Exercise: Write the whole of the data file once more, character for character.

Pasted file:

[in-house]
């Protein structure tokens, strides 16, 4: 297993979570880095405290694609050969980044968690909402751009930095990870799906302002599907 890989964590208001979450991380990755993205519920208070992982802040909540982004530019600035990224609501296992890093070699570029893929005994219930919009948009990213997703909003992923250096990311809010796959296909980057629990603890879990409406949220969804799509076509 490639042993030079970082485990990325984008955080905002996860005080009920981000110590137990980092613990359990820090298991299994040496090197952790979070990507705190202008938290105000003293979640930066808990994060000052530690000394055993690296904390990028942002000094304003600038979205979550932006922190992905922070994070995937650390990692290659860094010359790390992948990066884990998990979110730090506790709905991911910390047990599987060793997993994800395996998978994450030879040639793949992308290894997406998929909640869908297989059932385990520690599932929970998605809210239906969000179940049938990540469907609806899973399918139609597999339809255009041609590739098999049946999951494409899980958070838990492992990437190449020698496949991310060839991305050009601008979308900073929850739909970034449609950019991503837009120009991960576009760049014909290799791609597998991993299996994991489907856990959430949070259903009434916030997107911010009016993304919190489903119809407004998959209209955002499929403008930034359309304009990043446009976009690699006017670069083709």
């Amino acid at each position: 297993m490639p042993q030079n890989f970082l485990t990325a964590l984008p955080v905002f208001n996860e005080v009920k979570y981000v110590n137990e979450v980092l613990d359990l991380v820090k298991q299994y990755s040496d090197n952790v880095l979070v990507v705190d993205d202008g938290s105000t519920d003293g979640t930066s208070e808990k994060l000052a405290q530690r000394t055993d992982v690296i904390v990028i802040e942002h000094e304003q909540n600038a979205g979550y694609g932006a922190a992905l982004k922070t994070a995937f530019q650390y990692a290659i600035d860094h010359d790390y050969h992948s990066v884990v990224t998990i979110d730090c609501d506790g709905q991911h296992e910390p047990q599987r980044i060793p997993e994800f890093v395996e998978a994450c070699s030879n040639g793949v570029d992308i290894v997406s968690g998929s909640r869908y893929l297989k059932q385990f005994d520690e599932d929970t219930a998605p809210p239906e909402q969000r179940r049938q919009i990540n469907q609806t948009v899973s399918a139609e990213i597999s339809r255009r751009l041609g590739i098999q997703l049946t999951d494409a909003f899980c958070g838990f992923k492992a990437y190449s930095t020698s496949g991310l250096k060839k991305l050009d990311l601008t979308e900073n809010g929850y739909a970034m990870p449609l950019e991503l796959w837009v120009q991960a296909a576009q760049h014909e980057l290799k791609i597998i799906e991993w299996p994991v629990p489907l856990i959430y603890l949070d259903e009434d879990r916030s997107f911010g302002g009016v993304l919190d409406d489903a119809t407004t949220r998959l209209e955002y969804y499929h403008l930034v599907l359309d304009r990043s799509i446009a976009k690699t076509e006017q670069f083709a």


[in-house]
């Protein structure tokens, strides 16, 4: 297993979570880095405290694609050969980044968690909402751009930095990870799906302002599907 890989964590208001979450991380990755993205519920208070992982802040909540982004530019600035990224609501296992890093070699570029893929005994219930919009948009990213997703909003992923250096990311809010796959296909980057629990603890879990409406949220969804799509076509 490639042993030079970082485990990325984008955080905002996860005080009920981000110590137990980092613990359990820090298991299994040496090197952790979070990507705190202008938290105000003293979640930066808990994060000052530690000394055993690296904390990028942002000094304003600038979205979550932006922190992905922070994070995937650390990692290659860094010359790390992948990066884990998990979110730090506790709905991911910390047990599987060793997993994800395996998978994450030879040639793949992308290894997406998929909640869908297989059932385990520690599932929970998605809210239906969000179940049938990540469907609806899973399918139609597999339809255009041609590739098999049946999951494409899980958070838990492992990437190449020698496949991310060839991305050009601008979308900073929850739909970034449609950019991503837009120009991960576009760049014909290799791609597998991993299996994991489907856990959430949070259903009434916030997107911010009016993304919190489903119809407004998959209209955002499929403008930034359309304009990043446009976009690699006017670069083709």
């Amino acid at each position: 297993m490639p042993q030079n890989f970082l485990t990325a964590l984008p955080v905002f208001n996860e005080v009920k979570y981000v110590n137990e979450v980092l613990d359990l991380v820090k298991q299994y990755s040496d090197n952790v880095l979070v990507v705190d993205d202008g938290s105000t519920d003293g979640t930066s208070e808990k994060l000052a405290q530690r000394t055993d992982v690296i904390v990028i802040e942002h000094e304003q909540n600038a979205g979550y694609g932006a922190a992905l982004k922070t994070a995937f530019q650390y990692a290659i600035d860094h010359d790390y050969h992948s990066v884990v990224t998990i979110d730090c609501d506790g709905q991911h296992e910390p047990q599987r980044i060793p997993e994800f890093v395996e998978a994450c070699s030879n040639g793949v570029d992308i290894v997406s968690g998929s909640r869908y893929l297989k059932q385990f005994d520690e599932d929970t219930a998605p809210p239906e909402q969000r179940r049938q919009i990540n469907q609806t948009v899973s399918a139609e990213i597999s339809r255009r751009l041609g590739i098999q997703l049946t999951d494409a909003f899980c958070g838990f992923k492992a990437y190449s930095t020698s496949g991310l250096k060839k991305l050009d990311l601008t979308e900073n809010g929850y739909a970034m990870p449609l950019e991503l796959w837009v120009q991960a296909a576009q760049h014909e980057l290799k791609i597998i799906e991993w299996p994991v629990p489907l856990i959430y603890l949070d259903e009434d879990r916030s997107f911010g302002g009016v993304l919190d409406d489903a119809t407004t949220r998959l209209e955002y969804y499929h403008l930034v599907l359309d304009r990043s799509i446009a976009k690699t076509e006017q670069f083709a």